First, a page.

Now, the debate about keyboards is mostly over. When the iPhone came out naysayers and competitors alike all said, “I’ll die before you rip my ‘real’ keyboard from my cold, dead hands!”
And while there’s still people out there like that, the competitors have largely fallen by the wayside and adopted software keyboards. Adam Smith’s invisible hand of capitalism once again shows us the way to the future. While that may reflect the evolutionary path forward, is it really the best? What are the long-term implications?
Long-term readers of my blog will know that I love my iPhone. It is a transformative device, much the home microwave oven. Things are simply not the same once you have one.
I have little or no problem with the software keyboard, but I do recognize its limitations and frustrations. Then my iPad comes along. I love my iPad. I find that it is increasingly marginalizing my laptop in my life.
As a side note, while Apple may have played the “Windows is oh-so-vulnerable” and “Macs just work” cards heavily during the renaissance, I’ve long felt that the reason Apple Mac sales have increased is because they’ve built and bundled a machine that correctly addresses what people really do with their computers. We don’t do spreadsheets and word processing, we do email, web-browsing, photos, videos and music. They correctly assessed that the market isn’t about a computer “being a tool that can do anything” but instead made a tool that does what people do.
A good craftsman doesn’t blame his tools but he always has the right tools for the job. Having once worked in one of the trades, I can tell you the difference between having the right tool and a makeshift or general purpose tool is the difference between night and day. (Alton Brown and his stand on uni-tasking tools be damned.)
This, above all else, is the brilliance of the Mac resurgence. And, of course, like all computers, the Mac is still a tool that can be made to do most anything. That is still the nature of the programmable computer.
The iPad is a bit of a refinement over the Mac in this respect. It’s an even narrower tool, focused on an even smaller subset of day-to-day computers, but, significantly, still a subset that makes up the vast majority of those tasks. Most of us don’t make movies, we watch them, we don’t make music, we listen to it and we show off more pictures than we take. Use that assumption and make the device a more convenient form factor and Apple has (it would seem by sales numbers) hit upon the winning formula again.
Yes, there are times when I’m using my iPad and need to do something that I cannot do, but that’s increasingly less often as third-party apps come along to do the most amazing host of things. If I’m not at work, where I still use my laptop for software development, I can go days without using the laptop. The largest deficiency area of the iPad when we were in Taiwan is the inability to load pictures directly from my camera to the iPad. (Yes, I know there’s a camera-connection kit, but I couldn’t obtain one, and they still seem to be in constrained supply.) The laptop is increasingly irrelevant. With an SD card reader and a built-in camera (rumored for later iPads) the laptop will slip further into obsolescence.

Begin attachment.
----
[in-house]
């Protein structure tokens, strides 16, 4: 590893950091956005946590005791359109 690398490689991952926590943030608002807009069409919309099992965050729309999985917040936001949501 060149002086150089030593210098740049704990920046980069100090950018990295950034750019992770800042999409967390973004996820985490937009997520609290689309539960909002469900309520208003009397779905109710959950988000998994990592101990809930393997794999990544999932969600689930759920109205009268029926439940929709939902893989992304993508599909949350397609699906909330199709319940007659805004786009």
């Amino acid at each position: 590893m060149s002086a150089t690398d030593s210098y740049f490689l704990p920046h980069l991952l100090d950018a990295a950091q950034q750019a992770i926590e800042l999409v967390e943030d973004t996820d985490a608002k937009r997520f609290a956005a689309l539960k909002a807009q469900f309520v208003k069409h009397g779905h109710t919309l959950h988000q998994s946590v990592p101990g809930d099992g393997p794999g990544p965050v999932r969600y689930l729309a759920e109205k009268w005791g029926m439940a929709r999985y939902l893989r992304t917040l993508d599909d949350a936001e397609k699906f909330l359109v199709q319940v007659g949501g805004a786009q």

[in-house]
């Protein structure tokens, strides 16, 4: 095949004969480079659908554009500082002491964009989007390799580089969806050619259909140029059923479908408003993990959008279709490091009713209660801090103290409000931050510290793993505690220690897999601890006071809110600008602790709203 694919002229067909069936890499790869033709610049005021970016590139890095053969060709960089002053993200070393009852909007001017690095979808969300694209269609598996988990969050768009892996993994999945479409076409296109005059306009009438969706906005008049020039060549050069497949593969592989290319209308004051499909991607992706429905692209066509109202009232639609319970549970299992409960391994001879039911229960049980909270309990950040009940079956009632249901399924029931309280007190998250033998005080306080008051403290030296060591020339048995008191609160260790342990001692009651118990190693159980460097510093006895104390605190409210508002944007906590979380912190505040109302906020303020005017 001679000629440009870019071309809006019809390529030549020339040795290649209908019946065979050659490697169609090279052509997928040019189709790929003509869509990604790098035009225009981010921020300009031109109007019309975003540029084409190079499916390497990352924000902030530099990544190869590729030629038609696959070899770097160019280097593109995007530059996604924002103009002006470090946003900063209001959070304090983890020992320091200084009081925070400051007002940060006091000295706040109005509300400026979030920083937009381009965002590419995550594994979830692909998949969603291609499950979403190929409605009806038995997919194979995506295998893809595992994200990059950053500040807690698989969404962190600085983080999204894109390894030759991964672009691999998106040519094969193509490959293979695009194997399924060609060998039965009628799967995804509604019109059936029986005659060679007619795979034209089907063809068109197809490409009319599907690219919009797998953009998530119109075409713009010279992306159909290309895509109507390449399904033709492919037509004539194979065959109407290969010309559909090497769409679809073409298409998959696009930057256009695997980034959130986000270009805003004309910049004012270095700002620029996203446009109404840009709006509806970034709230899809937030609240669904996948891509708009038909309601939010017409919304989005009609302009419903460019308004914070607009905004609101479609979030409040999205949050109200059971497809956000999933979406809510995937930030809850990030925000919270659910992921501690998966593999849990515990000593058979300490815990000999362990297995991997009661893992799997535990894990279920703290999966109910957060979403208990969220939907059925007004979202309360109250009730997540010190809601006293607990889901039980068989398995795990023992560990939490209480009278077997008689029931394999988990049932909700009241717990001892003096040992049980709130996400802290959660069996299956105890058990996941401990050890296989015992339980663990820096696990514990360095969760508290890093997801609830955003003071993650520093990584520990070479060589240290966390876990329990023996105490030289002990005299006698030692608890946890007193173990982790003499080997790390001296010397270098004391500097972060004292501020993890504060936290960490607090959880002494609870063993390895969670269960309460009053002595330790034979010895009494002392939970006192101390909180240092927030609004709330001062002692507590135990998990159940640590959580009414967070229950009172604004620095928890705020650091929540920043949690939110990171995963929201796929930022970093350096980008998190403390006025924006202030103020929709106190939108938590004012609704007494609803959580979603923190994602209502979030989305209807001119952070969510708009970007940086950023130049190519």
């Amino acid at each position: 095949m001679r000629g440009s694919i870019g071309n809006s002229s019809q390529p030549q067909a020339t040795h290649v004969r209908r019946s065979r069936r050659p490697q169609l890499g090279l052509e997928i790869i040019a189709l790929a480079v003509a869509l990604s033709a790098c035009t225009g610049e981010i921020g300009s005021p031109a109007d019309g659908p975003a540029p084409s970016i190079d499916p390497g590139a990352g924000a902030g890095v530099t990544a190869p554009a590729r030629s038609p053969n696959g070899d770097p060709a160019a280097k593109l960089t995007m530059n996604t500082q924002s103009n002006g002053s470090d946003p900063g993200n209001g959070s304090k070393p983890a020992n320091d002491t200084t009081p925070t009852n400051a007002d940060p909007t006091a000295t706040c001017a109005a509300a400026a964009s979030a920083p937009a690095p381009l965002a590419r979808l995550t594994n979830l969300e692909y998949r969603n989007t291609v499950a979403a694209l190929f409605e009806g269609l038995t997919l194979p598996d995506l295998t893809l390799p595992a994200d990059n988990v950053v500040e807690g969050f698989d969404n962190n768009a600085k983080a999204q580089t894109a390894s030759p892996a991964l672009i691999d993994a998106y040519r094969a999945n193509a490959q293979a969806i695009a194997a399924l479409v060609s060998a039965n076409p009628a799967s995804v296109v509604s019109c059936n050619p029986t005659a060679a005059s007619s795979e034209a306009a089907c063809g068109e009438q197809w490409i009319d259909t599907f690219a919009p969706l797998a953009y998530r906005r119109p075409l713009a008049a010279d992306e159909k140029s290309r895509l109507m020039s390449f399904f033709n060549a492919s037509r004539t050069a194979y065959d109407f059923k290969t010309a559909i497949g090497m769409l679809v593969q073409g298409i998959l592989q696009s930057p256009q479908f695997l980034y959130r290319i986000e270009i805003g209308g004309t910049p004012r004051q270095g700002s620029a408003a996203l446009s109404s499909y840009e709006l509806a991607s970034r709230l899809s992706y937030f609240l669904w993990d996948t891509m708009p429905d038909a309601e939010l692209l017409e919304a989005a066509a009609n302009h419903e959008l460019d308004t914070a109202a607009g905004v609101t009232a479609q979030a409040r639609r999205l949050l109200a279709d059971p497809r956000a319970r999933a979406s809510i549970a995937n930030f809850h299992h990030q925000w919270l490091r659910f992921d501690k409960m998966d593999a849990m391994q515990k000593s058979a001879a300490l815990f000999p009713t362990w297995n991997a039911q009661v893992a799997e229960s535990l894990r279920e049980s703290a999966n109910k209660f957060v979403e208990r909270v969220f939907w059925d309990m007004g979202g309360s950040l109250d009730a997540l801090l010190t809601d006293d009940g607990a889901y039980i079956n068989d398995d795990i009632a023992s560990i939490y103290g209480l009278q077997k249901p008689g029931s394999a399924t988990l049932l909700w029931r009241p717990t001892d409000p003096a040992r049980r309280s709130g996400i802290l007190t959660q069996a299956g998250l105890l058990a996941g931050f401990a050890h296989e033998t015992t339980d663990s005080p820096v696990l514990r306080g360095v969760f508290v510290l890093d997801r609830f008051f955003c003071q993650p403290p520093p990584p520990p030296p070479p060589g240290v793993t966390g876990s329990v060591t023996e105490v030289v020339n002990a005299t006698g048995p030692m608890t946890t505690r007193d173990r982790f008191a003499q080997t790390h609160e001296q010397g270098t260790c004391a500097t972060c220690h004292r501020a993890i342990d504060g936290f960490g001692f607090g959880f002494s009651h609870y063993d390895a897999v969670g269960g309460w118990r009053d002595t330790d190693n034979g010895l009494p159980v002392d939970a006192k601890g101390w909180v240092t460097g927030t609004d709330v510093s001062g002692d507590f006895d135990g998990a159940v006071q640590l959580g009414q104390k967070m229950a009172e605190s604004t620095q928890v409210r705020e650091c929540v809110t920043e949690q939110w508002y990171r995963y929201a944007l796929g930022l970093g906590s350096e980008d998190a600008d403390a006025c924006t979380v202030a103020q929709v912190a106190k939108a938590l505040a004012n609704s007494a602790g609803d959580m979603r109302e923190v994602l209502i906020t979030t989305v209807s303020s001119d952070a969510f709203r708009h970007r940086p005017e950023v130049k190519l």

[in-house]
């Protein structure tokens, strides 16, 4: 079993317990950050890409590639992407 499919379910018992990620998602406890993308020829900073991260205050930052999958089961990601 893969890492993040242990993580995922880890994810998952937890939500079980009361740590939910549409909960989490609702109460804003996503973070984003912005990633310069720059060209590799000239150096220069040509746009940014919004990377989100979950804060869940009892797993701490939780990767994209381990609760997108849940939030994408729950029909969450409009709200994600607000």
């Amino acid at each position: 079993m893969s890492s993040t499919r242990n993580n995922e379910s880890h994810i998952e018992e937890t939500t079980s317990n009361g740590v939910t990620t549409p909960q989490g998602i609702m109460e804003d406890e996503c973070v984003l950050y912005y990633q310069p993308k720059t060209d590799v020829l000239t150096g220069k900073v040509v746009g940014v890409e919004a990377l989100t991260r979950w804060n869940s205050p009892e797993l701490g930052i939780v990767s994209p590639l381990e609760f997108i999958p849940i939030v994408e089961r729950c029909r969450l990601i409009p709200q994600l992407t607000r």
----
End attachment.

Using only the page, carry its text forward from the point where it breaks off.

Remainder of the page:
Let’s diverge for another tangent for a moment. Apple has got a new data facility being built in North Carolina, and it’s a monster. Lots of people suspect that, in conjunction with clues based on Apple’s purchases of other companies, that iTunes will be adding a streaming service. I suspect that’s true. Why not? If you actually can rip people off for a monthly “service” fee instead of actually selling them a product, any businessman would. The health club industry has given us the model for all our future personal bankruptcies.
But actually, I think Apple has something grander in mind. I think the iPad (and the iPhone as well) are going to go (hopefully optionally) from computer mandatory to computer optional. I think they’ll begin to offer (iPads at first) the ability to buy, setup and use an iPad without needing a computer at all. It will be perfect for someone like my dad who, rather than replace his aging computer, could downsize to an iPad – provided that he had sufficient room somewhere in the cloud for his mail, contacts, music, pictures and videos. Many other computer-less people I know were interested in the iPad, until they learned it didn’t replace a computer, it had to be an extension to one. That’s what’s Apple is up to, if they’re smart.
I have no doubt they’re smart. One day soon, iPad will have the words on the box, “Requires computer with Mac OSX 10.X or Windows PC with Itunes or MobileMe account.”
Back on topic, because that’s not what this post is about, it’s about that damned software keyboard. It works sufficiently well for Twitter, Facebook, Friendface, Jitter, Flickr, most e-mail, notes and websites… but it fails miserably when i want to make a post like this one.
So, does that mean the iPad fails as my primary device? No, it means my behavior changes and I stop writing long blog posts.
I’m afraid the ipad will be the true dawn of the age of Twitter. People will voluntarily express themselves in 140 snippets.
Considering most people haven’t got even 140 characters worth of anything meaningful to say, perhaps that’s a good thing.